Kurt Weill and Lotte Lenya in 1942

In order to create the different moods and atmospheres we wanted we could have done with a small orchestra, but Markus gradually whittled things down to get the sound he was looking for in each number. It did mean however that he had to learn to play the banjo and to pick up his sax again after 20 odd years! We asked Linda to play melodica on one number, Nico added bells and gongs to his drum set and we also enlisted our Dorset friend Richard to record the accompaniment to Salomons Song on one of his harmoniums (the French one, called Hortense).

Meanwhile we were having ideas for a theatrical style and a theme which would link the musical numbers and engage an audience who would not necessarily understand the texts in German and English. We decided on the notion of a concert-spectacle, which would take us on a journey from the Berlin of the interwar years to New York, where Weill spent the last 15 years of his life, taking its colour from the political and artistic upheavals of the period.

Berlin street scene, Ernst Ludwig Kirchner

We wrote short linking texts and introduced some very theatrical elements to keep the show upbeat and constantly evolving. I tracked down costumes on the Oxfam website, (thank you Jane for the tip), and even got the band to don shiny red waistcoats and pink bow ties for the American numbers!

We actually had very little opportunity to rehearse with the whole group, due to everyone’s busy schedule, but we managed to get together with Linda once a month and in June (during that epic heatwave) had a three-day intensive rehearsal period with her and Pascal, which was really inspiring and great fun.


But we never would have got the show on the road if Markus had not negotiated a brilliant arrangement with the theatre in nearby Vernoux under which we had the whole theatre to work in for four days, plus the services of a professional technician, in return for a public preview of the show at the end of the residency. We all worked immensely hard and the result was a triumph, so much so that it looks as though we might be invited back for a short run next season in this really lovely venue. We couldn’t help contrasting this experience with our memories of working in Paris, where there is so much demand for rehearsal and performance space that it would be unthinkable to be offered such an opportunity. In addition we can’t imagine having been able to find such a bunch of talented professional musicians willing to take part in our project. Who says culture is dead in the sticks!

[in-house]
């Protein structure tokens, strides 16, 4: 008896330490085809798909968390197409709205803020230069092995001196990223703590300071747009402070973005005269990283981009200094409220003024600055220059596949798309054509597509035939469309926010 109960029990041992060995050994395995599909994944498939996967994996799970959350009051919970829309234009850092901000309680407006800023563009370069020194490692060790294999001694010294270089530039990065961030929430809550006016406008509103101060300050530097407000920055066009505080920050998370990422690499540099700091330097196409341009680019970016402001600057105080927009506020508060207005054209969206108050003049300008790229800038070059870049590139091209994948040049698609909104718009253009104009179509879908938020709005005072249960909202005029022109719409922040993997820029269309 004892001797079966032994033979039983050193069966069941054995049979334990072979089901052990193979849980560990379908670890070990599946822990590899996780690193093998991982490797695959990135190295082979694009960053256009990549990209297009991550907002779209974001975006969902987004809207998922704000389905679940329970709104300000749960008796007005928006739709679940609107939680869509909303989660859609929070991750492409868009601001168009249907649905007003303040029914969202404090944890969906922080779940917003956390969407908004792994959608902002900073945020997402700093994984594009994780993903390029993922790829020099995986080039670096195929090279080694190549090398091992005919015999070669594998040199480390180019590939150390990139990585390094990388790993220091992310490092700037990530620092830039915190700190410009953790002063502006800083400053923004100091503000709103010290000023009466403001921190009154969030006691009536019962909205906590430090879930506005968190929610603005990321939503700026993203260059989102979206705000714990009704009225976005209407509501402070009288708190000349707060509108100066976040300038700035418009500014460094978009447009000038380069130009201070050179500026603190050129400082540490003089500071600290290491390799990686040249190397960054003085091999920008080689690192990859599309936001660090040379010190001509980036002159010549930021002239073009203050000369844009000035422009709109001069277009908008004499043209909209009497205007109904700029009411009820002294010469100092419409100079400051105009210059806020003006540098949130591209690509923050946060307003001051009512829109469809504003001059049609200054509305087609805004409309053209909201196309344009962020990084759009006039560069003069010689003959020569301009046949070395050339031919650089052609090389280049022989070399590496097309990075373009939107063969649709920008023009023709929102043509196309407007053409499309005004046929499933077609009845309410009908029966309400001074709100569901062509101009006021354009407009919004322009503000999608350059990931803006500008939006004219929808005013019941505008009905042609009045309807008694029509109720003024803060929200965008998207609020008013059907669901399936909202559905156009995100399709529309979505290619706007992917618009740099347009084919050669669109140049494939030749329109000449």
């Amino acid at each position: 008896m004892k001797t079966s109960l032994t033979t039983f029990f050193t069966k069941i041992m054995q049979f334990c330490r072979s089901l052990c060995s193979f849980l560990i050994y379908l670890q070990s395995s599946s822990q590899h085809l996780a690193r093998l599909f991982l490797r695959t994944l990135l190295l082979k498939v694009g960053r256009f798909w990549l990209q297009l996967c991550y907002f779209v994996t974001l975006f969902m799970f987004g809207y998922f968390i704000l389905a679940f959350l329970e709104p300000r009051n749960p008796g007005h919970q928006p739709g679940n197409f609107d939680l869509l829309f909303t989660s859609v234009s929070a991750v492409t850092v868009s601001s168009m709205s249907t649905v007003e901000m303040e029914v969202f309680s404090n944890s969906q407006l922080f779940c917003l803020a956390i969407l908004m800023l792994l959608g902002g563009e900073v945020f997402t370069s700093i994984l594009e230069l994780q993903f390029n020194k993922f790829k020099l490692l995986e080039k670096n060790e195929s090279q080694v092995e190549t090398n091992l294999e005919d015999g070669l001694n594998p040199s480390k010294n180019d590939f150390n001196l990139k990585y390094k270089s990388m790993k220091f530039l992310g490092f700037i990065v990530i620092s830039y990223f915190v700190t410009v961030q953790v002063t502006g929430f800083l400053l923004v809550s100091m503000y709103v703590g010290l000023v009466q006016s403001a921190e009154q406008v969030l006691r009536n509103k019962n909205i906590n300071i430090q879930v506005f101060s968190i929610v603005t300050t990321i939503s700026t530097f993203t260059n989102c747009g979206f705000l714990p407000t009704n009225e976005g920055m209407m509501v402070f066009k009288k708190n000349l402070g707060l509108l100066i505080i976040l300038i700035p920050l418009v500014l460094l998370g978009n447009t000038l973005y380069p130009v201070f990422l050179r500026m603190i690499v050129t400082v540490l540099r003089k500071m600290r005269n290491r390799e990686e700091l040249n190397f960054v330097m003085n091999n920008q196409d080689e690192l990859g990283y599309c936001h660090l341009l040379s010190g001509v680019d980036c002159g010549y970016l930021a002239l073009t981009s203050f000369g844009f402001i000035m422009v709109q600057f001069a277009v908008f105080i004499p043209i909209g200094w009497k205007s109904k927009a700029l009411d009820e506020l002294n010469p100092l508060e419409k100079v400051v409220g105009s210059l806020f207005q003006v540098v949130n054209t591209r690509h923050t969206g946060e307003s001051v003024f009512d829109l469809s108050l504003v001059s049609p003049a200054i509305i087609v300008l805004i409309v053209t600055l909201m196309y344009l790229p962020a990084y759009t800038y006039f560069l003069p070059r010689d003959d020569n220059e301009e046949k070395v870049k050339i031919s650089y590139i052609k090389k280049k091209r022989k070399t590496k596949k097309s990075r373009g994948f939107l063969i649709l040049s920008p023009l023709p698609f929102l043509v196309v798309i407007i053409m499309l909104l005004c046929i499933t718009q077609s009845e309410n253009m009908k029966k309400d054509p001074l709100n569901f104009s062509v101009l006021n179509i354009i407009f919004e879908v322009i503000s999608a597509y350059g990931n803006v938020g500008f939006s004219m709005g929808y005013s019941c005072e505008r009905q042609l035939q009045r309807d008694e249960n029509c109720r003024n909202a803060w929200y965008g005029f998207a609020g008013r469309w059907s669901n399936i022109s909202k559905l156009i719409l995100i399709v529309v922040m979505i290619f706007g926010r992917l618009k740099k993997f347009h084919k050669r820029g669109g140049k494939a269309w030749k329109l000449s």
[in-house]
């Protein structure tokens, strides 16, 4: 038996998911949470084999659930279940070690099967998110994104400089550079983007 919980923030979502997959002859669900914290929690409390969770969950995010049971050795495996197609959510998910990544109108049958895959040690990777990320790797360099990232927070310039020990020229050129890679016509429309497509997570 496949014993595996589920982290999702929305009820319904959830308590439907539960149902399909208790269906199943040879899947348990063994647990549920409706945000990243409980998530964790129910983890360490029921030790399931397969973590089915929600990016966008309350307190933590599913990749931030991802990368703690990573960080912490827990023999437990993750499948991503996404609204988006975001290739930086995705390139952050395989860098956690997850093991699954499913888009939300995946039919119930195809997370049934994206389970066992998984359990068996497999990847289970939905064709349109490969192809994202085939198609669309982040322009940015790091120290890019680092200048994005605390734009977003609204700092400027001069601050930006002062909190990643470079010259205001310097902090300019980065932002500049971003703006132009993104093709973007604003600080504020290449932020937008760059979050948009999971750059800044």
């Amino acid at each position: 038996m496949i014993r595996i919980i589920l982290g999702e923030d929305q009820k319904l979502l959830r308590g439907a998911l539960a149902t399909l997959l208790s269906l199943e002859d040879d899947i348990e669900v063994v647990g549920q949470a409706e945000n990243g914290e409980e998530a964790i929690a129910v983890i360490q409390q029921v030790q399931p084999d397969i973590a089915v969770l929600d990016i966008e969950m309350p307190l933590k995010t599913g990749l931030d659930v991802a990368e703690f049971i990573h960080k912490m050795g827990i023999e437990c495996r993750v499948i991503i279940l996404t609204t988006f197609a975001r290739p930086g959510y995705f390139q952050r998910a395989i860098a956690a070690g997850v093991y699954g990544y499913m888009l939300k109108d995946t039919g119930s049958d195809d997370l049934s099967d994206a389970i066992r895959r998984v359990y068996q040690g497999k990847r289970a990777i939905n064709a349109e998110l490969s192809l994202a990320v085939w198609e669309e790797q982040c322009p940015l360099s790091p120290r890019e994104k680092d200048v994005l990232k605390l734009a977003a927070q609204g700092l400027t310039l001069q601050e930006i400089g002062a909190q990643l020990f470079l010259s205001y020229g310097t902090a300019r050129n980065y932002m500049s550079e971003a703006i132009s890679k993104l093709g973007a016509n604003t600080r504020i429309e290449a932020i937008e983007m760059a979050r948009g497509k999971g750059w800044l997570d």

So to sum up: after two further performances in our barn we have been overwhelmed by the response and positive feedback from our audiences. Linda surprised herself by playing the melodica lying flat on her back for Alabama Song, Nico performed as the heart throb in Surabaya Johnny, François decided that actually he was wrong about German, Pascal moved people to tears with his take on Youkali, I got to wear slinky sequins and sing 14 numbers, each more challenging and rewarding than the last and Markus excelled himself in every possible way – as musical director, mastermind of the rehearsals, composer, arranger and performer – he was brilliant!

There are more dates in the pipeline and I for one can’t wait!

11 thoughts on “The making of . . .

  1. Congratulations, all of this sounds so exciting and rewarding, I envy your energy and faith to succeed in achieving a fulfilling artistic project.